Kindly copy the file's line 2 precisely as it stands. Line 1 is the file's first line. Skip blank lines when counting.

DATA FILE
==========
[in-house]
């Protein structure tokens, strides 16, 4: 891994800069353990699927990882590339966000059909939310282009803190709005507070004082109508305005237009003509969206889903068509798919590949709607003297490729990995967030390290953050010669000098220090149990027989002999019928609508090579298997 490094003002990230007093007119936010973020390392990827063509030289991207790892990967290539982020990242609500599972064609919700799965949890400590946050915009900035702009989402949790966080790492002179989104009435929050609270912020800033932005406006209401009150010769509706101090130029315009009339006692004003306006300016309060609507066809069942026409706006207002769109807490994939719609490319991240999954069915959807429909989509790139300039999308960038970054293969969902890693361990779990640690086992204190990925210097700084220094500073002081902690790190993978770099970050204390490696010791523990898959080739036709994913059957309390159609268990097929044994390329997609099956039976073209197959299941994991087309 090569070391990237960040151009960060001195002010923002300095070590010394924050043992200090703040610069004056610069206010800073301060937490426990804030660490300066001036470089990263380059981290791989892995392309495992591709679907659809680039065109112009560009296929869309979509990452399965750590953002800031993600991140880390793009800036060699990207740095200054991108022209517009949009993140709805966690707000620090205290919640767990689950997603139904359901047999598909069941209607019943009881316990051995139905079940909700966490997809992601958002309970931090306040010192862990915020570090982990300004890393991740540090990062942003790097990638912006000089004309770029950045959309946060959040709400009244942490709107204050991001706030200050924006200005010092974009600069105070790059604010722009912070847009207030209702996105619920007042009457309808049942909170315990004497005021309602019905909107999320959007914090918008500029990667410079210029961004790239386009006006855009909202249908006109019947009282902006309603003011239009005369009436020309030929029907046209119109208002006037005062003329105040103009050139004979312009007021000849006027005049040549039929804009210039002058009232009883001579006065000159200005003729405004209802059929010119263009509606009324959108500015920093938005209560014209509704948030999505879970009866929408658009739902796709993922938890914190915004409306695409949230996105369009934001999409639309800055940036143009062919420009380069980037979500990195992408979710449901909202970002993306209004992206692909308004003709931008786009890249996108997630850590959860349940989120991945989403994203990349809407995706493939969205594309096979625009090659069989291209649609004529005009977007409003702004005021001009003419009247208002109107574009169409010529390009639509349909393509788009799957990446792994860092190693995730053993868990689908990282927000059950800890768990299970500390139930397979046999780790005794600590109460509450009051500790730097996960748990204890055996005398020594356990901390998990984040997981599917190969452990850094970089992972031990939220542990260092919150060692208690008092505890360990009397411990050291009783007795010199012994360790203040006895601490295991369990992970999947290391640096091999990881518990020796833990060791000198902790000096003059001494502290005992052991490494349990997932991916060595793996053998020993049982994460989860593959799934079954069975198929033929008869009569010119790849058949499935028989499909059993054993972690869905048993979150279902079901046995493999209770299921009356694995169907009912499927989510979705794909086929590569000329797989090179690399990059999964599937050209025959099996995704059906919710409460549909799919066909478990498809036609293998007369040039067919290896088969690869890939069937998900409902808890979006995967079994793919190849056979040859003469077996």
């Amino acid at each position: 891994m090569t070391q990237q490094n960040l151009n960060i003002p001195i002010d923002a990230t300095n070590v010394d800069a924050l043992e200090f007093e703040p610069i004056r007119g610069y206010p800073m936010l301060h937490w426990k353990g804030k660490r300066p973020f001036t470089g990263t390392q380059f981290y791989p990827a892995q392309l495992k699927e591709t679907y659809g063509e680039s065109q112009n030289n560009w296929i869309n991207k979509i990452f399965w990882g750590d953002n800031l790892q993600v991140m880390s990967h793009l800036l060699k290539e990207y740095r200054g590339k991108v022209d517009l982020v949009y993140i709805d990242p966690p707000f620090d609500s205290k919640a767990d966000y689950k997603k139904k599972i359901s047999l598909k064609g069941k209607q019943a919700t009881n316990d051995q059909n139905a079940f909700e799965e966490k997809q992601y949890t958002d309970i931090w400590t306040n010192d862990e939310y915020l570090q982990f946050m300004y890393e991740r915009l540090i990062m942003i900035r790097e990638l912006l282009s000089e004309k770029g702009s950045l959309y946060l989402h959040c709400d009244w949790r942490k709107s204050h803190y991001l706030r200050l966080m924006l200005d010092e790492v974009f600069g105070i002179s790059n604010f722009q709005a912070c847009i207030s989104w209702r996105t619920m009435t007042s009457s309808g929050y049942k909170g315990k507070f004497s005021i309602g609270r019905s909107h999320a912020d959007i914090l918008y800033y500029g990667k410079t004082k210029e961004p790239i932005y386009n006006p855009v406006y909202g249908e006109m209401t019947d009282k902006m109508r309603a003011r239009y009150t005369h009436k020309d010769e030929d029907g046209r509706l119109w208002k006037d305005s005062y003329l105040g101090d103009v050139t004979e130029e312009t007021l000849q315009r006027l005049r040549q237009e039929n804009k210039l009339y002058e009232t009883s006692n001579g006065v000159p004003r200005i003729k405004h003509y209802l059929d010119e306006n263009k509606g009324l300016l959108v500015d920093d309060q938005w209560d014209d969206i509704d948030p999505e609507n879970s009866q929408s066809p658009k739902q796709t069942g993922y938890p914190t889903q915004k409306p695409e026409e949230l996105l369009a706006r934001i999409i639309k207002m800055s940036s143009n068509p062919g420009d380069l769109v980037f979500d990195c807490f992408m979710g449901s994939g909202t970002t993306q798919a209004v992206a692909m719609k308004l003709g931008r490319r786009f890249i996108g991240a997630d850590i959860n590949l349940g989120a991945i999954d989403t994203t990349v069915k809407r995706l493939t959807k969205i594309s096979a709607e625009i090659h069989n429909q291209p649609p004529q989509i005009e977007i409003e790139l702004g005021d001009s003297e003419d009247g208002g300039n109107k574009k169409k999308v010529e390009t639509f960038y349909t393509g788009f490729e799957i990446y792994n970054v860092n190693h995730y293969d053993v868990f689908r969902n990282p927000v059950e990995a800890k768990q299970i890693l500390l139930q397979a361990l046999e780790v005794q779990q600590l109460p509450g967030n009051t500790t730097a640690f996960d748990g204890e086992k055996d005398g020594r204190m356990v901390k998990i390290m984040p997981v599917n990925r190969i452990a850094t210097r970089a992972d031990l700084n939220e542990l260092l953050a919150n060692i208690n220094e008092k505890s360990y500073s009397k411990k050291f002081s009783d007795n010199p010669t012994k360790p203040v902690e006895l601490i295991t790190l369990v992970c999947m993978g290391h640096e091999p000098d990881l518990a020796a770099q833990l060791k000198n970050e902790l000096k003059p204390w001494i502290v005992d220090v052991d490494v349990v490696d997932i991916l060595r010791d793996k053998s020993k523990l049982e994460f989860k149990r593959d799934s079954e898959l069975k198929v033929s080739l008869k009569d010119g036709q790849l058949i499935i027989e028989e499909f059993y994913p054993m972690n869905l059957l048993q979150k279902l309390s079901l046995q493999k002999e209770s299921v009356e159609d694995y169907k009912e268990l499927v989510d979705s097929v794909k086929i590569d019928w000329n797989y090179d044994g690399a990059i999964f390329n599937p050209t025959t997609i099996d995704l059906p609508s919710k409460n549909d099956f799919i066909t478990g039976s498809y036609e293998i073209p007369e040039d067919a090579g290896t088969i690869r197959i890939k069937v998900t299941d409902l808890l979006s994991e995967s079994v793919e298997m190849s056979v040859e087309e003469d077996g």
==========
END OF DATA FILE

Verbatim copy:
């Protein structure tokens, strides 16, 4: 891994800069353990699927990882590339966000059909939310282009803190709005507070004082109508305005237009003509969206889903068509798919590949709607003297490729990995967030390290953050010669000098220090149990027989002999019928609508090579298997 490094003002990230007093007119936010973020390392990827063509030289991207790892990967290539982020990242609500599972064609919700799965949890400590946050915009900035702009989402949790966080790492002179989104009435929050609270912020800033932005406006209401009150010769509706101090130029315009009339006692004003306006300016309060609507066809069942026409706006207002769109807490994939719609490319991240999954069915959807429909989509790139300039999308960038970054293969969902890693361990779990640690086992204190990925210097700084220094500073002081902690790190993978770099970050204390490696010791523990898959080739036709994913059957309390159609268990097929044994390329997609099956039976073209197959299941994991087309 090569070391990237960040151009960060001195002010923002300095070590010394924050043992200090703040610069004056610069206010800073301060937490426990804030660490300066001036470089990263380059981290791989892995392309495992591709679907659809680039065109112009560009296929869309979509990452399965750590953002800031993600991140880390793009800036060699990207740095200054991108022209517009949009993140709805966690707000620090205290919640767990689950997603139904359901047999598909069941209607019943009881316990051995139905079940909700966490997809992601958002309970931090306040010192862990915020570090982990300004890393991740540090990062942003790097990638912006000089004309770029950045959309946060959040709400009244942490709107204050991001706030200050924006200005010092974009600069105070790059604010722009912070847009207030209702996105619920007042009457309808049942909170315990004497005021309602019905909107999320959007914090918008500029990667410079210029961004790239386009006006855009909202249908006109019947009282902006309603003011239009005369009436020309030929029907046209119109208002006037005062003329105040103009050139004979312009007021000849006027005049040549039929804009210039002058009232009883001579006065000159200005003729405004209802059929010119263009509606009324959108500015920093938005209560014209509704948030999505879970009866929408658009739902796709993922938890914190915004409306695409949230996105369009934001999409639309800055940036143009062919420009380069980037979500990195992408979710449901909202970002993306209004992206692909308004003709931008786009890249996108997630850590959860349940989120991945989403994203990349809407995706493939969205594309096979625009090659069989291209649609004529005009977007409003702004005021001009003419009247208002109107574009169409010529390009639509349909393509788009799957990446792994860092190693995730053993868990689908990282927000059950800890768990299970500390139930397979046999780790005794600590109460509450009051500790730097996960748990204890055996005398020594356990901390998990984040997981599917190969452990850094970089992972031990939220542990260092919150060692208690008092505890360990009397411990050291009783007795010199012994360790203040006895601490295991369990992970999947290391640096091999990881518990020796833990060791000198902790000096003059001494502290005992052991490494349990997932991916060595793996053998020993049982994460989860593959799934079954069975198929033929008869009569010119790849058949499935028989499909059993054993972690869905048993979150279902079901046995493999209770299921009356694995169907009912499927989510979705794909086929590569000329797989090179690399990059999964599937050209025959099996995704059906919710409460549909799919066909478990498809036609293998007369040039067919290896088969690869890939069937998900409902808890979006995967079994793919190849056979040859003469077996």